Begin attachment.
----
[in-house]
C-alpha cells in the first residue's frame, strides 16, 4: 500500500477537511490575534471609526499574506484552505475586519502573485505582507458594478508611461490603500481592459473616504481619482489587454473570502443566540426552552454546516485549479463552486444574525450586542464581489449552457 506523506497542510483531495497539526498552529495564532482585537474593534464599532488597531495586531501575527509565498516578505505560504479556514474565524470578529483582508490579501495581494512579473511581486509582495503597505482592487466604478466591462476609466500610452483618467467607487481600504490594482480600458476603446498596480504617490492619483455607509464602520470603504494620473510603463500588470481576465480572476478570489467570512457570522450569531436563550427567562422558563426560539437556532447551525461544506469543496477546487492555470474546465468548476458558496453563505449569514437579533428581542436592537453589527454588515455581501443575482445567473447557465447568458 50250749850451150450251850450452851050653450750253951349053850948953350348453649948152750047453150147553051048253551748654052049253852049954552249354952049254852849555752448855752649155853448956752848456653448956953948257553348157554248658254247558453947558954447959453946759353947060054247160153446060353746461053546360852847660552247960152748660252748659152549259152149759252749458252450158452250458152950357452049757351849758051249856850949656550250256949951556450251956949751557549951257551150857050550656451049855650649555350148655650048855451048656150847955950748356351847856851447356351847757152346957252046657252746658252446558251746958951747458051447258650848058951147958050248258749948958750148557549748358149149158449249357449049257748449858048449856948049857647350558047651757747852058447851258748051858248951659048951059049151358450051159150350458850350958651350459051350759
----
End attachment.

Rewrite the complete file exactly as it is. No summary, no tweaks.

[in-house]
C-alpha cells in the first residue's frame, strides 16, 4: 500500500477537511490575534471609526499574506484552505475586519502573485505582507458594478508611461490603500481592459473616504481619482489587454473570502443566540426552552454546516485549479463552486444574525450586542464581489449552457 506523506497542510483531495497539526498552529495564532482585537474593534464599532488597531495586531501575527509565498516578505505560504479556514474565524470578529483582508490579501495581494512579473511581486509582495503597505482592487466604478466591462476609466500610452483618467467607487481600504490594482480600458476603446498596480504617490492619483455607509464602520470603504494620473510603463500588470481576465480572476478570489467570512457570522450569531436563550427567562422558563426560539437556532447551525461544506469543496477546487492555470474546465468548476458558496453563505449569514437579533428581542436592537453589527454588515455581501443575482445567473447557465447568458 50250749850451150450251850450452851050653450750253951349053850948953350348453649948152750047453150147553051048253551748654052049253852049954552249354952049254852849555752448855752649155853448956752848456653448956953948257553348157554248658254247558453947558954447959453946759353947060054247160153446060353746461053546360852847660552247960152748660252748659152549259152149759252749458252450158452250458152950357452049757351849758051249856850949656550250256949951556450251956949751557549951257551150857050550656451049855650649555350148655650048855451048656150847955950748356351847856851447356351847757152346957252046657252746658252446558251746958951747458051447258650848058951147958050248258749948958750148557549748358149149158449249357449049257748449858048449856948049857647350558047651757747852058447851258748051858248951659048951059049151358450051159150350458850350958651350459051350759